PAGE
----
concrescence

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con·cres·cence

 (kən-krĕs′əns)
n.
1. Biology The growing together of related parts, tissues, or cells.
2. The amassing of physical particles.

[Latin concrēscentia, from concrēscēns, concrēscent-, present participle of concrēscere, to grow together; see concrete.]

con·cres′cent adj.

concrescence

(kənˈkrɛsəns)
n
(Biology) biology a growing together of initially separate parts or organs
[C17: from Latin concrēscentia, from concrēscere to grow together, from crēscere to grow; see crescent]
conˈcrescent adj

con•cres•cence

(kɒnˈkrɛs əns, kən-)

n.
a growing together, as of tissue or embryonic parts; coalescence.
[1600–10; < Latin concrēscentia=concrēscent-, s. of concrēscēns, present participle of concrēscere to harden, set (see concrete) + -ia -ia]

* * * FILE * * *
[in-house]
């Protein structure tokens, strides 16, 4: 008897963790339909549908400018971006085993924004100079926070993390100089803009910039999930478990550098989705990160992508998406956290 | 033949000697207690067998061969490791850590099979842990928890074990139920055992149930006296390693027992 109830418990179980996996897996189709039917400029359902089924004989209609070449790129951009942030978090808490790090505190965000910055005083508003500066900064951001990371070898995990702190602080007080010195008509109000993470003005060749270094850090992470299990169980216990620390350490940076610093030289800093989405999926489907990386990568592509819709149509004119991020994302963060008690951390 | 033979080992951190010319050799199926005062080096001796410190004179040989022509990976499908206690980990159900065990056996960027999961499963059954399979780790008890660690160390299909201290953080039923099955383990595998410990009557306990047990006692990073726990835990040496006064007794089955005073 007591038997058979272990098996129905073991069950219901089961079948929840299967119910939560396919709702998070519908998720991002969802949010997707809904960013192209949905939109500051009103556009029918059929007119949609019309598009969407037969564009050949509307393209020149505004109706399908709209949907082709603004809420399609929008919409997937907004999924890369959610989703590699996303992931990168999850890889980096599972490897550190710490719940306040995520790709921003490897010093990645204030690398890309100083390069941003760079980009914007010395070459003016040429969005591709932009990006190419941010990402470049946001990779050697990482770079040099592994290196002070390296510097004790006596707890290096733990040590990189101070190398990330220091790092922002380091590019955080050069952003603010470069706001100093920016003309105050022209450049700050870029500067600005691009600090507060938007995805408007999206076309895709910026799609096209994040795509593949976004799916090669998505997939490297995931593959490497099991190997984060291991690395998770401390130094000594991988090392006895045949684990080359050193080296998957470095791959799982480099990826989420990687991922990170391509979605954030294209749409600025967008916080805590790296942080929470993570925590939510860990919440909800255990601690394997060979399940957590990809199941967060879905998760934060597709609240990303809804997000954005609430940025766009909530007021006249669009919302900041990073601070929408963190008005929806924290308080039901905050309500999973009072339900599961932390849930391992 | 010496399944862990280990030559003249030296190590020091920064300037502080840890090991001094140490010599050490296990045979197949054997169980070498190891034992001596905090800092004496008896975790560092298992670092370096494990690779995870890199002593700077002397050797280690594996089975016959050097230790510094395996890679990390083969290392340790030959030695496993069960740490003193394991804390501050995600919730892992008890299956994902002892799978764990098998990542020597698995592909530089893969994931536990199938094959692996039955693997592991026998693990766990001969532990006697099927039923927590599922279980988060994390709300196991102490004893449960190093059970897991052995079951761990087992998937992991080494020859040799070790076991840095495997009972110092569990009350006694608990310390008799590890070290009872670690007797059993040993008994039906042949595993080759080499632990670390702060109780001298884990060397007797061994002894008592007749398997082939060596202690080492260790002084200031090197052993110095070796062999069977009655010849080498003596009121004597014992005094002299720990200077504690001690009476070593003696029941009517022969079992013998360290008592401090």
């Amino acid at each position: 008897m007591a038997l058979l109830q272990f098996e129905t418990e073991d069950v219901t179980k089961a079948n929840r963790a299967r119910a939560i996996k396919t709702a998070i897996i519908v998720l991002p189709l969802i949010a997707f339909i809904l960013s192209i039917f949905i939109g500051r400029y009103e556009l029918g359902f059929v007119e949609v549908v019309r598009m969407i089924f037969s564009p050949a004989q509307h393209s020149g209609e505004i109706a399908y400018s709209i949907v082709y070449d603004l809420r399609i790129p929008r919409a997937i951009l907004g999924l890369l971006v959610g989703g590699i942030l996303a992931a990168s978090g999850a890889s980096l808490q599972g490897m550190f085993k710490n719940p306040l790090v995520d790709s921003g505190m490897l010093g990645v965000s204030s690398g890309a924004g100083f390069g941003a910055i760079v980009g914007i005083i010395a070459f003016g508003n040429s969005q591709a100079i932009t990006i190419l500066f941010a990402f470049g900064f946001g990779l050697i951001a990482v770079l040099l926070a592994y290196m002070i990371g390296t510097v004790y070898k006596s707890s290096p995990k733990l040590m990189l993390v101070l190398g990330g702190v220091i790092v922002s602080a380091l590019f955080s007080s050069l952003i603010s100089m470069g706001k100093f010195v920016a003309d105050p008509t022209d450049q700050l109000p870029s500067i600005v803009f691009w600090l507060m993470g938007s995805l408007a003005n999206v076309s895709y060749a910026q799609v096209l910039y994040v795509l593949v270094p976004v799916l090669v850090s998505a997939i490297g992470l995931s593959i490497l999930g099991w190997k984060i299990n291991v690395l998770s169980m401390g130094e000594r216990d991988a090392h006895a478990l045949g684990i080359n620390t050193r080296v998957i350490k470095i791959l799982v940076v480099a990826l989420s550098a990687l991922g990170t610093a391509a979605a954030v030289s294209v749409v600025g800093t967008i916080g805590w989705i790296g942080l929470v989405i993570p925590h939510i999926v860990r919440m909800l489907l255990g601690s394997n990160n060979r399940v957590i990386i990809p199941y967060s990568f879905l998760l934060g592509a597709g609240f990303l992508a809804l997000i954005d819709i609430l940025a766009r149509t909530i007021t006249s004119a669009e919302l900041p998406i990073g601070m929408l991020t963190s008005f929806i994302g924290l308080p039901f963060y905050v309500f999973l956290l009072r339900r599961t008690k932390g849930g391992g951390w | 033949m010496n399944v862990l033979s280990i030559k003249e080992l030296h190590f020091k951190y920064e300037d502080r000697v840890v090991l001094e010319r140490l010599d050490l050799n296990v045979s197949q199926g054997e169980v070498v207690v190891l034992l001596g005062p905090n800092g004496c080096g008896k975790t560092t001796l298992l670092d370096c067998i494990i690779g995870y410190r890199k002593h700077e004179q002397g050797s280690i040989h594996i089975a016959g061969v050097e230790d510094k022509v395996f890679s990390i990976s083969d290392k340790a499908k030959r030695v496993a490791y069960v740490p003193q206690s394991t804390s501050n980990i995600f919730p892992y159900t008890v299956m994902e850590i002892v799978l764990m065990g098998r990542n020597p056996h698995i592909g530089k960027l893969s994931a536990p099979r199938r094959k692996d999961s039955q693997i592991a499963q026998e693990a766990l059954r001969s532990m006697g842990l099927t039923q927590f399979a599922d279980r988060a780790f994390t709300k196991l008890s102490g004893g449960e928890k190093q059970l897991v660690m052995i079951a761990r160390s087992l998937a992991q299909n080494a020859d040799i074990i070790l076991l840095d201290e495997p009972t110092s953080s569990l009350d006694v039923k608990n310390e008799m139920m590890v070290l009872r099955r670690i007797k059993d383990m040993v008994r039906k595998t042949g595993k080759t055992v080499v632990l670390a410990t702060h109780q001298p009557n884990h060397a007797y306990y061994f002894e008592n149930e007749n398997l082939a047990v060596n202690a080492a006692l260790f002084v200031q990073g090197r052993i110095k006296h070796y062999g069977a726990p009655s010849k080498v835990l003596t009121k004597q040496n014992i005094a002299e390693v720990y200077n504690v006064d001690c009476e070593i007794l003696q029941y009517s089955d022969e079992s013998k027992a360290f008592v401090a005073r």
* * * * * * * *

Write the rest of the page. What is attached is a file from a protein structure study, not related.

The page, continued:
con•cres′cent, adj.
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There was a total reduction in the number of gastric foveae, and tendency of the mucosa to preserve and maintain cytoarchitecture accompanied by the formation of deepened, tortuous and concrescent (two-chambered) foveae.
49) Further to this and axiomatic for my own assumptions is the fact that human history consists of a concrescent (50) process wherein "everything is positively somewhere in actuality, and in potency everywhere," (51) as Whitehead wrote concerning his ontological principle.
In the former, there is simply no spot at all but dark fluxes; in the later, the spot is embodied in the contemporary duration defining the concrescent experience.